According to Craig Williams, senior technical leader at Cisco Talos, this attack is similar to previous so-called DNSMessenger attacks, which have become more frequent this year, whereby sophisticated techniques are used to infect legitimate enterprise and government computer systems with viruses, ransomware, Trojans and other types of malware.

“We have threat hunting techniques specifically designed to detect DNSMessenger,” said Williams, describing how he and his team of researchers tracked this exploit and the infected state government server. “Once we examined the malware sample, that led us to the web server.” He added that it appeared only “a single server” was affected.

While the researchers appear to have exposed this attack before it could gain too much traction (and impact more government servers), the growing creativity and sophistication of both the phishing attacks and hackers’ ability to insert malware into a legitimate government enterprise servers underscores how much more crafty and talented cybercriminals are becoming, according to Williams. “By using ‘known good’ servers, attackers are hoping to go unnoticed,” he said. “No one would normally question someone connecting to a state of Louisiana public web server, for example.”

And the government sector is becoming an increasingly attractive target for such attacks. According to the 2017 U.S. State and Federal Government Cybersecurity Report, released in August 2017 by SecurityScorecard, government organizations received the lowest security scores across multiple sectors, including transportation, retail and healthcare. “It’s clear that cybersecurity incidents are not going anywhere and that government will continue to remain a target,” the report concluded. “But with technology propelling forward and hackers as motivated as ever, government agencies are struggling to put up effective cybersecurity defenses, and hackers are taking advantage.”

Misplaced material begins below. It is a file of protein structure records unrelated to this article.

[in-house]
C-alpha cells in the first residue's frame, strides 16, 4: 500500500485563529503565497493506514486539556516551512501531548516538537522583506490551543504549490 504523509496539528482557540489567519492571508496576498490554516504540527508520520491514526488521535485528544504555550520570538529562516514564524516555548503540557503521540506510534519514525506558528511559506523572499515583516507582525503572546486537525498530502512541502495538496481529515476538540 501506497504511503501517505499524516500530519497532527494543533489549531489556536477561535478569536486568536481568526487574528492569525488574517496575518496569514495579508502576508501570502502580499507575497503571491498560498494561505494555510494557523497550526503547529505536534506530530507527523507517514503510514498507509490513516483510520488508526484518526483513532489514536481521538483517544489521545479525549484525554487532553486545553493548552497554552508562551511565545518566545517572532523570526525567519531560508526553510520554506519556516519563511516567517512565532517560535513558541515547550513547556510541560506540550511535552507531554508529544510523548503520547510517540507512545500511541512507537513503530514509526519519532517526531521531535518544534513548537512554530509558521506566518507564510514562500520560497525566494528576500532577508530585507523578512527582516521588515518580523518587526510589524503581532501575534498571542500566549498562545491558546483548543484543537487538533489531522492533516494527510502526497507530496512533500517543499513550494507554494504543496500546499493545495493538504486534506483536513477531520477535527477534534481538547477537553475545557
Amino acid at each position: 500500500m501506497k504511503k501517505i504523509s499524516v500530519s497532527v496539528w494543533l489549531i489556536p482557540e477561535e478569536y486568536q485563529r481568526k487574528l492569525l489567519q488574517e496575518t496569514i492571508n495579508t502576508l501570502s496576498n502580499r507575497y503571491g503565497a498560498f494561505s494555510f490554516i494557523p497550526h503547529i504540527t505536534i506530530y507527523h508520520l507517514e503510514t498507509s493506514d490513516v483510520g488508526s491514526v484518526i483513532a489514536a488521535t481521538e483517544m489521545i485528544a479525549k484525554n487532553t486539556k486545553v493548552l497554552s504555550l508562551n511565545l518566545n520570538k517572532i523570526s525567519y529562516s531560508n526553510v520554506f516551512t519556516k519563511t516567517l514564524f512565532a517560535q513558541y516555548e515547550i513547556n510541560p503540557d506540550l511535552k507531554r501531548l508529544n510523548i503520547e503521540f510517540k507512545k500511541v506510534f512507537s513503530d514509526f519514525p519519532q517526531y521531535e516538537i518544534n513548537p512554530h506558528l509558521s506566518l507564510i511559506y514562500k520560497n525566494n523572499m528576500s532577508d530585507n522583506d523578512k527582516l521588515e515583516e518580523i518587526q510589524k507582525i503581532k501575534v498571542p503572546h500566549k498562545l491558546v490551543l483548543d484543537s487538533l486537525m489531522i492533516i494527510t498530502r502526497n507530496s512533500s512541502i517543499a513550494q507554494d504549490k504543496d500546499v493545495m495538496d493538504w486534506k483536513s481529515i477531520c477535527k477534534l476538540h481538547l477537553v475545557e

Williams agreed. “We will likely see the actors behind DNSMessenger continue to use any public server they can compromise,” he said. “It helps the actors hide their infrastructure and go undetected longer.”

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NEET: Medical entrance server was hacked, two held, say cops

To Purchase This Product/Services, Go To The Store Link Above Or Go To Source: National Cyber Security – Produced By Gregory Evans With the arrest of two people, Delhi Police have cracked a case wherein computer servers were allegedly hacked during the National Eligibility …

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Hackers hit Forsyth schools server, cause disruptions

Forsyth Public Schools were hit with computer malware over the weekend, causing problems for teachers, students, parents and district administrators. The good news, Superintendent Dinny Bennett said, is that whoever did the damage “did not hack our system to take … View full post on National Cyber Security Ventures

Recruitment giant PageGroup hacked, Capgemini dev server blamed for info leak


Source: National Cyber Security – Produced By Gregory Evans

Recruitment giant PageGroup hacked, Capgemini dev server blamed for info leak

Exclusive Global recruitment giant PageGroup says a hacker infiltrated its network and accessed job applicants’ personal information.
The miscreant broke into a development system run by IT outsourcer Capgemini for PageGroup, and was able to look up job hunters’ names,